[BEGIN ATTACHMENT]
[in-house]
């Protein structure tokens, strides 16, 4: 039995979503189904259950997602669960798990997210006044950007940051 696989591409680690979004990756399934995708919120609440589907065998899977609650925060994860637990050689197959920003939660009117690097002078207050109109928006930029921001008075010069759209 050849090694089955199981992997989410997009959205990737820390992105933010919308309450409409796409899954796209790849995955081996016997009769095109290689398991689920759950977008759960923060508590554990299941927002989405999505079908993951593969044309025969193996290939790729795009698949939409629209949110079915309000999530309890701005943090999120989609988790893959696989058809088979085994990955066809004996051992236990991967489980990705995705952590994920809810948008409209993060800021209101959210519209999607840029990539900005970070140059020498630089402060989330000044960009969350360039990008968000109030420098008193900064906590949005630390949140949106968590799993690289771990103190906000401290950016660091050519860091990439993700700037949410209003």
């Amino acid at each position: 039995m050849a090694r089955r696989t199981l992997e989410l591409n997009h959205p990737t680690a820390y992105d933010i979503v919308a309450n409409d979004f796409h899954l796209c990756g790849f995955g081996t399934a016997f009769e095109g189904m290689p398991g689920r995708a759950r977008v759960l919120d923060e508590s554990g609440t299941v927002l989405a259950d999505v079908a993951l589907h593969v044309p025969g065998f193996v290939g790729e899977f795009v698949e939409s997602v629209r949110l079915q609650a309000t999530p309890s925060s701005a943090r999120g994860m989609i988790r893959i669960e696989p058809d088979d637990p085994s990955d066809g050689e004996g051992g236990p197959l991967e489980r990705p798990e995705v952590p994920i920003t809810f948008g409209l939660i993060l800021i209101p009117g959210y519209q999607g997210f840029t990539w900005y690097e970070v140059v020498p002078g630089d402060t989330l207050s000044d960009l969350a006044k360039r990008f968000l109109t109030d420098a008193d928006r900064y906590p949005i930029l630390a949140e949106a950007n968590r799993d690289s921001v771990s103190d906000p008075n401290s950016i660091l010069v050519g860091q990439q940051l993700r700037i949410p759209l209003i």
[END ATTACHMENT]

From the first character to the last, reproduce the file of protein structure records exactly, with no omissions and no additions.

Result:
[in-house]
């Protein structure tokens, strides 16, 4: 039995979503189904259950997602669960798990997210006044950007940051 696989591409680690979004990756399934995708919120609440589907065998899977609650925060994860637990050689197959920003939660009117690097002078207050109109928006930029921001008075010069759209 050849090694089955199981992997989410997009959205990737820390992105933010919308309450409409796409899954796209790849995955081996016997009769095109290689398991689920759950977008759960923060508590554990299941927002989405999505079908993951593969044309025969193996290939790729795009698949939409629209949110079915309000999530309890701005943090999120989609988790893959696989058809088979085994990955066809004996051992236990991967489980990705995705952590994920809810948008409209993060800021209101959210519209999607840029990539900005970070140059020498630089402060989330000044960009969350360039990008968000109030420098008193900064906590949005630390949140949106968590799993690289771990103190906000401290950016660091050519860091990439993700700037949410209003």
């Amino acid at each position: 039995m050849a090694r089955r696989t199981l992997e989410l591409n997009h959205p990737t680690a820390y992105d933010i979503v919308a309450n409409d979004f796409h899954l796209c990756g790849f995955g081996t399934a016997f009769e095109g189904m290689p398991g689920r995708a759950r977008v759960l919120d923060e508590s554990g609440t299941v927002l989405a259950d999505v079908a993951l589907h593969v044309p025969g065998f193996v290939g790729e899977f795009v698949e939409s997602v629209r949110l079915q609650a309000t999530p309890s925060s701005a943090r999120g994860m989609i988790r893959i669960e696989p058809d088979d637990p085994s990955d066809g050689e004996g051992g236990p197959l991967e489980r990705p798990e995705v952590p994920i920003t809810f948008g409209l939660i993060l800021i209101p009117g959210y519209q999607g997210f840029t990539w900005y690097e970070v140059v020498p002078g630089d402060t989330l207050s000044d960009l969350a006044k360039r990008f968000l109109t109030d420098a008193d928006r900064y906590p949005i930029l630390a949140e949106a950007n968590r799993d690289s921001v771990s103190d906000p008075n401290s950016i660091l010069v050519g860091q990439q940051l993700r700037i949410p759209l209003i």